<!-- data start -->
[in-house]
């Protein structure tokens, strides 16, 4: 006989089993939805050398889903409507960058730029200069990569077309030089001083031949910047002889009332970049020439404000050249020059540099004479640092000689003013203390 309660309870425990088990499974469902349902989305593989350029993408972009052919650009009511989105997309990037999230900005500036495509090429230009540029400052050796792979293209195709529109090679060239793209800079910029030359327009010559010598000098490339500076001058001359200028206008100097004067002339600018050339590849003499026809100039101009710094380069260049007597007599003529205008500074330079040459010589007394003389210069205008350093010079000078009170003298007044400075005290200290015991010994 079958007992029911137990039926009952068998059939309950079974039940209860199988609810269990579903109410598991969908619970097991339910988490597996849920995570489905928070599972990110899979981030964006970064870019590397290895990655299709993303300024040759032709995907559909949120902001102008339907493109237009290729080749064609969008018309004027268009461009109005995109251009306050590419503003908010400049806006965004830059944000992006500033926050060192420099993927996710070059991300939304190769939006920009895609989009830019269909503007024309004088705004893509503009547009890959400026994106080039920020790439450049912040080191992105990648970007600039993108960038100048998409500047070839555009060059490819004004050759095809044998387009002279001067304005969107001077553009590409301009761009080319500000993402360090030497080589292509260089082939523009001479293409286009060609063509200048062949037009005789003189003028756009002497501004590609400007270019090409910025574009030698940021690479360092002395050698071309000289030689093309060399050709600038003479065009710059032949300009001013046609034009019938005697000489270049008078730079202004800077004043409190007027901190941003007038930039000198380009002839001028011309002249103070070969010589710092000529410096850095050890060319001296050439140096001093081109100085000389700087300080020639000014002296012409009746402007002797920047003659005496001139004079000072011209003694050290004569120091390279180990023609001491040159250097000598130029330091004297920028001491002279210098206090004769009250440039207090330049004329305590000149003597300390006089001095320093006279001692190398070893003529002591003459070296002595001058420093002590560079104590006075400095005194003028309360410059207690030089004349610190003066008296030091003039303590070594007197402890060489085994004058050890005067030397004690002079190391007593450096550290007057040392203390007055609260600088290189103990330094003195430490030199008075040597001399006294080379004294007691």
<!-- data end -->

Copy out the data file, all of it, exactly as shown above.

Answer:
[in-house]
């Protein structure tokens, strides 16, 4: 006989089993939805050398889903409507960058730029200069990569077309030089001083031949910047002889009332970049020439404000050249020059540099004479640092000689003013203390 309660309870425990088990499974469902349902989305593989350029993408972009052919650009009511989105997309990037999230900005500036495509090429230009540029400052050796792979293209195709529109090679060239793209800079910029030359327009010559010598000098490339500076001058001359200028206008100097004067002339600018050339590849003499026809100039101009710094380069260049007597007599003529205008500074330079040459010589007394003389210069205008350093010079000078009170003298007044400075005290200290015991010994 079958007992029911137990039926009952068998059939309950079974039940209860199988609810269990579903109410598991969908619970097991339910988490597996849920995570489905928070599972990110899979981030964006970064870019590397290895990655299709993303300024040759032709995907559909949120902001102008339907493109237009290729080749064609969008018309004027268009461009109005995109251009306050590419503003908010400049806006965004830059944000992006500033926050060192420099993927996710070059991300939304190769939006920009895609989009830019269909503007024309004088705004893509503009547009890959400026994106080039920020790439450049912040080191992105990648970007600039993108960038100048998409500047070839555009060059490819004004050759095809044998387009002279001067304005969107001077553009590409301009761009080319500000993402360090030497080589292509260089082939523009001479293409286009060609063509200048062949037009005789003189003028756009002497501004590609400007270019090409910025574009030698940021690479360092002395050698071309000289030689093309060399050709600038003479065009710059032949300009001013046609034009019938005697000489270049008078730079202004800077004043409190007027901190941003007038930039000198380009002839001028011309002249103070070969010589710092000529410096850095050890060319001296050439140096001093081109100085000389700087300080020639000014002296012409009746402007002797920047003659005496001139004079000072011209003694050290004569120091390279180990023609001491040159250097000598130029330091004297920028001491002279210098206090004769009250440039207090330049004329305590000149003597300390006089001095320093006279001692190398070893003529002591003459070296002595001058420093002590560079104590006075400095005194003028309360410059207690030089004349610190003066008296030091003039303590070594007197402890060489085994004058050890005067030397004690002079190391007593450096550290007057040392203390007055609260600088290189103990330094003195430490030199008075040597001399006294080379004294007691």